Monthly Archives: July 2015

The Awaiting Room


The sterile, white walls of the UCLA Medical Center beckoned me through her emergency room doors again recently.

Only this time, for once, I got to see the behemoth vertically, with a peripheral view.

Normally, it’s the horizontal perspective of fluorescent lights you enjoy from the gurney. But I was there with friends who had to visit the new ER, a gleaming, $ zillion wonder of byzantine architecture. Infinite PR has heralded the state-of-the-art campus, which features valet parking and customer satisfaction surveys.

But, as Maude says, aesthetic appreciation always takes a little time. So I can’t really give an honest report, having relied on it for so long. There’s a conflict of interest. I will say, however: The lighting is terrific.

And in observing the place instead of puking  on it,  I came to a couple realizations that I probably knew in the back of my mind. But this time, they could not help but find their way front.

The first: You should be able to opt out of jury service, but only if you agree to spend that time in an emergency room. It would not only give people an option to not bathe in legal molasses; this community service would actually improve the community.

How could it not, to watch a parade of real life? I will concede this to fate: It is brutal, merciless and often unfair. But it’s impartial. The destitute and the destined alike arrive through same doors, face the same gray horizon. Spend some quality time there, and we may even be less inclined to lament our lives as a living hell. Though I try not to be pollyanic.

waiting room sketch

The second: When a family is convicted of Illness, the defendant is often less harshly punished than the witnesses.

You realize it in the faces of families awaiting health news. When you’re the one sick, your one job is simple: feel better.

When you are among the Concerned, you can face a much tougher sentence. To make someone else feel hopeful; to be a support beam and not a crutch; to not cry in the middle of random conversations. Or, worse still, to attempt the impossible: Accepting you have so little say in the life you brought into this world.

Yet, look closely, and you can make out real beauty, too. A mother who thinks nothing of a 10-hour admission wait; A father willing to challenge armed men to get a child due attention. The strength of conviction.

As I said, I’m no more an expert on architecture than I am in Spanish, or cooking, or household repair, or anything else that’s actually useful in real life.

But there’s no denying the building lighting really is terrific. Especially when it illuminates the world inside the building.

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Makes No Difference Who You Are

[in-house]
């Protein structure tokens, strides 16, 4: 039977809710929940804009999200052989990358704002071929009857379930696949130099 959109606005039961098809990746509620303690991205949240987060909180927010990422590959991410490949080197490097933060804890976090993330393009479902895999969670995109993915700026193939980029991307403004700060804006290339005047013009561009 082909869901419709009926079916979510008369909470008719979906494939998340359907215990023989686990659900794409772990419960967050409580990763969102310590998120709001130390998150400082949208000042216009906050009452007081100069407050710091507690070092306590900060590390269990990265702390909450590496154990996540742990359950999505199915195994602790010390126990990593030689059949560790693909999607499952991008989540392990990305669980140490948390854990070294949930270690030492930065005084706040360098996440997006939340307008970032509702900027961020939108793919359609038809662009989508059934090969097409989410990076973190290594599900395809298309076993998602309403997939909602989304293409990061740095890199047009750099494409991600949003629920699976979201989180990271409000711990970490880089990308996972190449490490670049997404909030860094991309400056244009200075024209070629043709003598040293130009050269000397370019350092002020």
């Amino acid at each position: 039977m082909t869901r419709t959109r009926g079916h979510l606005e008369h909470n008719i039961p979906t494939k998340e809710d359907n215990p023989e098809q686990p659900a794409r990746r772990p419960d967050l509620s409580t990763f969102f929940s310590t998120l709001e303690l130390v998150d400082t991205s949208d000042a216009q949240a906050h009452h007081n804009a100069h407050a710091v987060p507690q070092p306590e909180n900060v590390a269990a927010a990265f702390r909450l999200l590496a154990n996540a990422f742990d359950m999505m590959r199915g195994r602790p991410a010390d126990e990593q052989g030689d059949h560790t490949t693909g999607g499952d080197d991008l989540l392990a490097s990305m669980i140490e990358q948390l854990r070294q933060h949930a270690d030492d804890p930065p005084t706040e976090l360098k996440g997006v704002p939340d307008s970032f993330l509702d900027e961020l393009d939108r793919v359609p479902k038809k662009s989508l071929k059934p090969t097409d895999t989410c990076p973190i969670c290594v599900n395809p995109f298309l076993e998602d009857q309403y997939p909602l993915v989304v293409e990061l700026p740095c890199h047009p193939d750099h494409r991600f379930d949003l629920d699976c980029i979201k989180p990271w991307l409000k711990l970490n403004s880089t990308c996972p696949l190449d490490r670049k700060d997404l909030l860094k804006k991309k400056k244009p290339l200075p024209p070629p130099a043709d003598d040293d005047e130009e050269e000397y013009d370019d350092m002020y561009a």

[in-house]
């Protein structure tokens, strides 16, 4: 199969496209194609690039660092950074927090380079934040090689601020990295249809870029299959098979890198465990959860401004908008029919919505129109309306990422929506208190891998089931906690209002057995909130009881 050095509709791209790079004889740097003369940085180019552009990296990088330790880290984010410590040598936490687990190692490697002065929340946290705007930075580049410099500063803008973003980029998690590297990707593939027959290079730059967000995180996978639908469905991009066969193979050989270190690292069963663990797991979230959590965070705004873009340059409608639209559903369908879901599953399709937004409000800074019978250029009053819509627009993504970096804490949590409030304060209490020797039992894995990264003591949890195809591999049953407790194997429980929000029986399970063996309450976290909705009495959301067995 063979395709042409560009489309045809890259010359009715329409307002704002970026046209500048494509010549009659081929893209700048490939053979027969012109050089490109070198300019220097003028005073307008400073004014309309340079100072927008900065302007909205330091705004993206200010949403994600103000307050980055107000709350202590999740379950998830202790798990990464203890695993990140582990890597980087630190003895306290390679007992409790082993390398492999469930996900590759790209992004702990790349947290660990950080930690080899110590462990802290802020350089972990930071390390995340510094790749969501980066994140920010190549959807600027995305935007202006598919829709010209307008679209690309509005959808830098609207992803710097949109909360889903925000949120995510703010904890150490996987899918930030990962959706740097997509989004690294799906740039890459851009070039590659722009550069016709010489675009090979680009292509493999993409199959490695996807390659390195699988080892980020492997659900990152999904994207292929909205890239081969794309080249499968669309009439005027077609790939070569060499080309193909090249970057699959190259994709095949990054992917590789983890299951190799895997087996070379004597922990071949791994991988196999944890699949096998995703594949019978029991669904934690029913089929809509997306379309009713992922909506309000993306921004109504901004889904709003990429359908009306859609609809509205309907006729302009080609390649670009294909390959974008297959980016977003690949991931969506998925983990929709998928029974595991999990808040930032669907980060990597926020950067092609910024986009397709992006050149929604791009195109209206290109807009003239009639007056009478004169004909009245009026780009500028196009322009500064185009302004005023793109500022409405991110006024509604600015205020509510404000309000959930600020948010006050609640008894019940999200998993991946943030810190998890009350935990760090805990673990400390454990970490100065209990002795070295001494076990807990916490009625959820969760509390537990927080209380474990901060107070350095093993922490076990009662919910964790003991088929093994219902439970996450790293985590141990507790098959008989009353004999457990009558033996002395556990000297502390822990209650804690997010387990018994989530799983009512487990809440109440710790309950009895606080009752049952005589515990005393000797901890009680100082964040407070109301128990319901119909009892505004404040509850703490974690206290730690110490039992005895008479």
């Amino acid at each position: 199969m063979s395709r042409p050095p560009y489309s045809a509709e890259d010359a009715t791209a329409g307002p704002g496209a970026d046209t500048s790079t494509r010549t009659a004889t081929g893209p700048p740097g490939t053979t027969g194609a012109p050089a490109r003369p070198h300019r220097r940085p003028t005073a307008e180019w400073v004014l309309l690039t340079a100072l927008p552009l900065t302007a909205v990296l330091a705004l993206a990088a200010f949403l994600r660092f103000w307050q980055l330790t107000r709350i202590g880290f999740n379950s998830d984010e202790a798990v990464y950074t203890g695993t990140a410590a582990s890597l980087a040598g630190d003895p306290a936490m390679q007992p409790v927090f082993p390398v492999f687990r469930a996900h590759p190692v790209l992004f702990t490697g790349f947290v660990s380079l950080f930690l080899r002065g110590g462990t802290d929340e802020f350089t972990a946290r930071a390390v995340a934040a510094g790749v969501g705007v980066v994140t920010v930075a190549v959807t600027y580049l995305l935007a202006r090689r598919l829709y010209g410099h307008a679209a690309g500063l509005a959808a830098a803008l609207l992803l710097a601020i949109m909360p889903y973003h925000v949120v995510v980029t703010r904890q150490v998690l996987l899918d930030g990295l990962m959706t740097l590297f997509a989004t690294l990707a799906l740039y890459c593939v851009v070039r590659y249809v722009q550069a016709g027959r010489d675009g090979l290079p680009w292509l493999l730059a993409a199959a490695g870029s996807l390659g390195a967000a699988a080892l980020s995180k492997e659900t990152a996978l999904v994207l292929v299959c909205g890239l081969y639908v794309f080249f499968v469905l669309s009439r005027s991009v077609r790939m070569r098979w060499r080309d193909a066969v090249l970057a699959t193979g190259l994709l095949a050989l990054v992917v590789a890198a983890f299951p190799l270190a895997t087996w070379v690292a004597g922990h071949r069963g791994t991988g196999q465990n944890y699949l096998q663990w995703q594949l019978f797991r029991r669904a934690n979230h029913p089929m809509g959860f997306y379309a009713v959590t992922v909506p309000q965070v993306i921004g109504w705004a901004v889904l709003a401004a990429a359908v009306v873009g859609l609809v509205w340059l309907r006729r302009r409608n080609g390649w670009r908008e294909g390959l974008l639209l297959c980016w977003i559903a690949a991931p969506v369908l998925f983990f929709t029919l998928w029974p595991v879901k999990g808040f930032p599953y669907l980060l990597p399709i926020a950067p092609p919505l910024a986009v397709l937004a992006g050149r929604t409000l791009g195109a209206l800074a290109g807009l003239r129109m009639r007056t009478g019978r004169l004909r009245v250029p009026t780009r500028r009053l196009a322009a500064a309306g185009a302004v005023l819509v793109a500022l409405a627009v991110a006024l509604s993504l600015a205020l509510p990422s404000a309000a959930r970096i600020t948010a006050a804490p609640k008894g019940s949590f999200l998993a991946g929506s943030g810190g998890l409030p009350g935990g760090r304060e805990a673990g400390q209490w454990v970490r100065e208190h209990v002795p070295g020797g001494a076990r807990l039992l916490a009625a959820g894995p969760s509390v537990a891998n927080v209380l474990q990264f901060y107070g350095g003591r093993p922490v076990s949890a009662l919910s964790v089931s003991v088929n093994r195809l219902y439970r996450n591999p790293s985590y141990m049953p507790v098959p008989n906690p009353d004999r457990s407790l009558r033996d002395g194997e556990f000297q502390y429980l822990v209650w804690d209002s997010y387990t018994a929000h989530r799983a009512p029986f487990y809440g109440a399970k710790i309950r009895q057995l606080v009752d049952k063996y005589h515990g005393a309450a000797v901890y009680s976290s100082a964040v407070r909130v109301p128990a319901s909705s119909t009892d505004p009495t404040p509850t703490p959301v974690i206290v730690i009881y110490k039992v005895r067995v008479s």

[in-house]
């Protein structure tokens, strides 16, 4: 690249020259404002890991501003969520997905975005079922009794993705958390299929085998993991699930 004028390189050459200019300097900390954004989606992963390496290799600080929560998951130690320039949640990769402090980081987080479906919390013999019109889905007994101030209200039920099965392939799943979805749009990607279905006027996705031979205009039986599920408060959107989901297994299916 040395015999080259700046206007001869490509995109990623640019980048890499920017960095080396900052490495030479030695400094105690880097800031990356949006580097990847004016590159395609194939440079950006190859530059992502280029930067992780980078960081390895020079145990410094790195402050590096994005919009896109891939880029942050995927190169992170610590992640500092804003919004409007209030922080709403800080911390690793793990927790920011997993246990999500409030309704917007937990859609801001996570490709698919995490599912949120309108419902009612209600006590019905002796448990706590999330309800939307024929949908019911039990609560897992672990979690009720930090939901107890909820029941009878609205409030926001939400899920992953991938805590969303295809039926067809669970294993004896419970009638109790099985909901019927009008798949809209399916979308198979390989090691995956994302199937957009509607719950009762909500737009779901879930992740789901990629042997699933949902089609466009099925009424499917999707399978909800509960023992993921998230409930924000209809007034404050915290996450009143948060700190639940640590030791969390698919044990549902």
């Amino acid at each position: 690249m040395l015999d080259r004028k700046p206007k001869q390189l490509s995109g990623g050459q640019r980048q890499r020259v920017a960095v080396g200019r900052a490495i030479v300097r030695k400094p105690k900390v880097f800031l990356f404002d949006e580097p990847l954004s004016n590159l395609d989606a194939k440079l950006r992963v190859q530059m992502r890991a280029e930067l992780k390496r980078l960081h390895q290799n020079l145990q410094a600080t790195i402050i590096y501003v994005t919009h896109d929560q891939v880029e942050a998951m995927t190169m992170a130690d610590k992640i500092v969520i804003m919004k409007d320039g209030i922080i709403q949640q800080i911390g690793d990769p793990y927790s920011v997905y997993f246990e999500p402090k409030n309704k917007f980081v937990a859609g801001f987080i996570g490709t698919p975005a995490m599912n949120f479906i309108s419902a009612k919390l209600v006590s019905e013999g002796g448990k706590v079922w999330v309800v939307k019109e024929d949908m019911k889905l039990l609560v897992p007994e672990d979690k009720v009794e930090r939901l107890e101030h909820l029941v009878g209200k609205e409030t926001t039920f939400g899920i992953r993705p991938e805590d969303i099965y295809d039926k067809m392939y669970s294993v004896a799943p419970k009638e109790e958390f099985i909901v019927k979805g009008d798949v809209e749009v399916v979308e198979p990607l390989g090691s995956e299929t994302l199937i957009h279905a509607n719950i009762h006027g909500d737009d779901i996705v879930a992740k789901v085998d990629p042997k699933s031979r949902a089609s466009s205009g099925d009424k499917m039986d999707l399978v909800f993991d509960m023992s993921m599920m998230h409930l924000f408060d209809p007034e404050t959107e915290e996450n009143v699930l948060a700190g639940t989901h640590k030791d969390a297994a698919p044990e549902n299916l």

I was at Disneyland for the Fourth of July (or, as dogs refer to it, Annual Armageddon Day). And while normally I chafe at Disney’s corporate worldview and misogynist fairy tales in perpetuity, I get why the Mouse House boasts that it’s the happiest place on earth.

If you’re the right age, perhaps it is.

Sitting on the ledge of a fountain in downtown Disney in Anaheim, I saw a dad walking his son, perhaps three, to the water to toss in a coin and make a wish.

He handed a penny to the boy — dressed head to toe in a tiny Los Angeles Angels baseball uniform — and told him to make a wish. The boy gazed at the cent, new and tangerine shiny.


“Make a wish and throw it in,” Dad said.

Without hesitation, the child hurled it into the fountain. Then he teetered perilously over the ledge to look at the shimmering coin floor, at least half of which was silver.

Dad tottered the boy back from the fountain before it became a mini swimming pool. He stooped behind his son, and wrapped a hand around him and over his stomach, speaking into his ear.

“Do you know what a wish is?” dad asked. The boy shook his head.

“A wish is something you want,” the dad said, rummaging for another penny. “Take this, think of something you want, and toss in the coin. Maybe it will come true.”

You could almost see the light bulb go off. And I realized I was witnessing a child learning how to wish. What a human experience. How many times would he exercise this new skill, to daydream? And for what will he pine, aside from being a Big Leaguer? Bringing a stuffed animal to life? calvinLiving in Disneyland? And in years to come; falling in love? Getting into school? Being a father?

One thing was certain: Dad had better keep a pocketful of change from this day forward. Because whenever they pass a fountain, kid’s gonna want wishing moolah.

Clearly, he got the concept.  Dad asked if he understood. Kid nodded like a stoner at a Metallica concert. Yes, yes, yes. Now where’s that penny?

Dad put it into his boy’s hand. Kid hesitated for a second, closed his fingers and looked at his tiny clench. And concentrated. Furrowed his brows while he decided on a wish, as if the wrong one could bring calamity. He drew his arm back, more assured this time.

“I want more money!” he yelled, throwing the coin twice as deep into the fountain this time.

Dad stood up and turned around. He dropped his hand, extending an index finger. Kid reached over his head and clasped the finger as he had the Lincoln head. They walked back to a family of a half dozen.

“You know,” the dad said. “Sometimes I wish for that, too.”


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